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Integrated health approaches and alternatives to pesticide use


A. [2019]: Integration of plant protection in a global health approach (RIA)

Activities will test and deliver integrated approaches to advance in the assessment of the impacts of plant protection products and their metabolites (PPPs) on plant, human, animal and ecosystem health. Activities will build on existing data, validated models of PPPs fluxes/concentrations, models for economic analysis, integrated risk assessment tools, running projects and the European Food Safety Authority's (EFSA) activities. Activities will support new measurements and observations and further develop more comprehensive and reliable models. A synthesis of risks, cost and benefit analysis of PPPs' use at different spatial and temporal scales and their distribution between different stakeholders should be performed (including damages caused by pests, product quality and regulatory costs). Activities will build on representative case studies covering different agricultural products.

In terms of human health, both direct and indirect exposures to PPPs will be taken into account with a particular focus on direct exposure of farmers and the rural population and the exposure of consumers to PPP residues in food. Animal health risk assessment should take into account the exposure to residues of PPPs in feed (aggregating EU uses and residues in imported feed). Work on environmental risks and impacts should consider the diversity of European agricultural landscapes, as well as ecological and environmental variability. It should make it possible to gauge the spatial dimension of impacts and map risks at regional, national, European and global levels while considering other regulatory initiatives, in particular the Common Agricultural Policy, the protection of European biodiversity and the Water Framework Directive.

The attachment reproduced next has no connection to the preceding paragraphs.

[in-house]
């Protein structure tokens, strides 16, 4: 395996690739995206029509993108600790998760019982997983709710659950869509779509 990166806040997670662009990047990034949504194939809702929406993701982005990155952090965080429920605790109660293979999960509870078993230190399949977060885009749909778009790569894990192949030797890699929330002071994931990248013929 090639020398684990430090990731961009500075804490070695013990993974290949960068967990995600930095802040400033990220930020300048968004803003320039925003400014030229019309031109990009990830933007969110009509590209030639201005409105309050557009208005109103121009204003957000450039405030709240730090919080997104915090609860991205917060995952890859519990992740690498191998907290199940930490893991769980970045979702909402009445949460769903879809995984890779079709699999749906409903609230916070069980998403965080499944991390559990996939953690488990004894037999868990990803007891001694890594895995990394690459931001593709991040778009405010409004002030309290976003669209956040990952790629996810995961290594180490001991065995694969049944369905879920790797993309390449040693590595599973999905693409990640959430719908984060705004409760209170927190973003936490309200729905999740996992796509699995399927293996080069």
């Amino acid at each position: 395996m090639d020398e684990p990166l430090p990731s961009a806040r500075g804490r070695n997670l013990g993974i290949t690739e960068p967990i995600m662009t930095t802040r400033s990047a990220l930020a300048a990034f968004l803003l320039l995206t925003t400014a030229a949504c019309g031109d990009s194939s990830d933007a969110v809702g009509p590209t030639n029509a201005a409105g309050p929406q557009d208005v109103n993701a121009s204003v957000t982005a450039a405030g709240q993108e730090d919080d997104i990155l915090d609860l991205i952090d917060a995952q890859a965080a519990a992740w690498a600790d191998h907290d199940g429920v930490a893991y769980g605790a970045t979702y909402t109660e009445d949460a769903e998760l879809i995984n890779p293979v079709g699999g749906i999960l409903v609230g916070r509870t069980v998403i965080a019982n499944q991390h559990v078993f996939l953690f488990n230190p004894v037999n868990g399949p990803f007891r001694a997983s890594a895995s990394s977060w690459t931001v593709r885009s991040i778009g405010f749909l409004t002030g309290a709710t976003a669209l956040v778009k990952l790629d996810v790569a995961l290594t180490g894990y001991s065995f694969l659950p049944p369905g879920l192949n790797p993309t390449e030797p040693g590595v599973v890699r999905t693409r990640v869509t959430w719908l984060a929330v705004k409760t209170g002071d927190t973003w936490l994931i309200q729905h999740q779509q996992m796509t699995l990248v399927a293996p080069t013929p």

Proposals will identify lock-ins, develop transition paths towards a sustainable use of PPPs, taking a transdisciplinary approach, and should consider the needs of risk managers for the authorisation/restriction of PPPs as well as of farmers for selecting more appropriate and sustainable products and their optimal use avoiding side effects. Activities will include the development of a research agenda on plant protection in the context of a global health approach.

B. [2020] Alternative to contentious pesticides (IA)

Activities will foster the development and testing of tools, approaches, strategies and/or products to reduce the risks associated with the use of contentious plant protection products and/or biocidal products in conventional and/or organic farming systems and/or the agri-food chain. They will seek for more sustainable alternatives to contentious (or, as appropriate, active substances used in) plant protection product(s) for integrated pest, disease and/or weed management in agriculture and/or biocidal product(s) for preventing and controlling harmful organisms occurring in facilities related to agricultural production and the agri-food chain. Activities should address the development, testing and demonstration of novel, more durable and sustainable approaches, products, strategies and/or tools for their application within a systems approach and cultural practices.

The Commission considers that proposals requesting a contribution from the EU of up to EUR 15 million for scope A and EUR 5 million for scope B would allow this specific challenge to be addressed appropriately. Nonetheless, this does not preclude submission and selection of proposals requesting other amounts.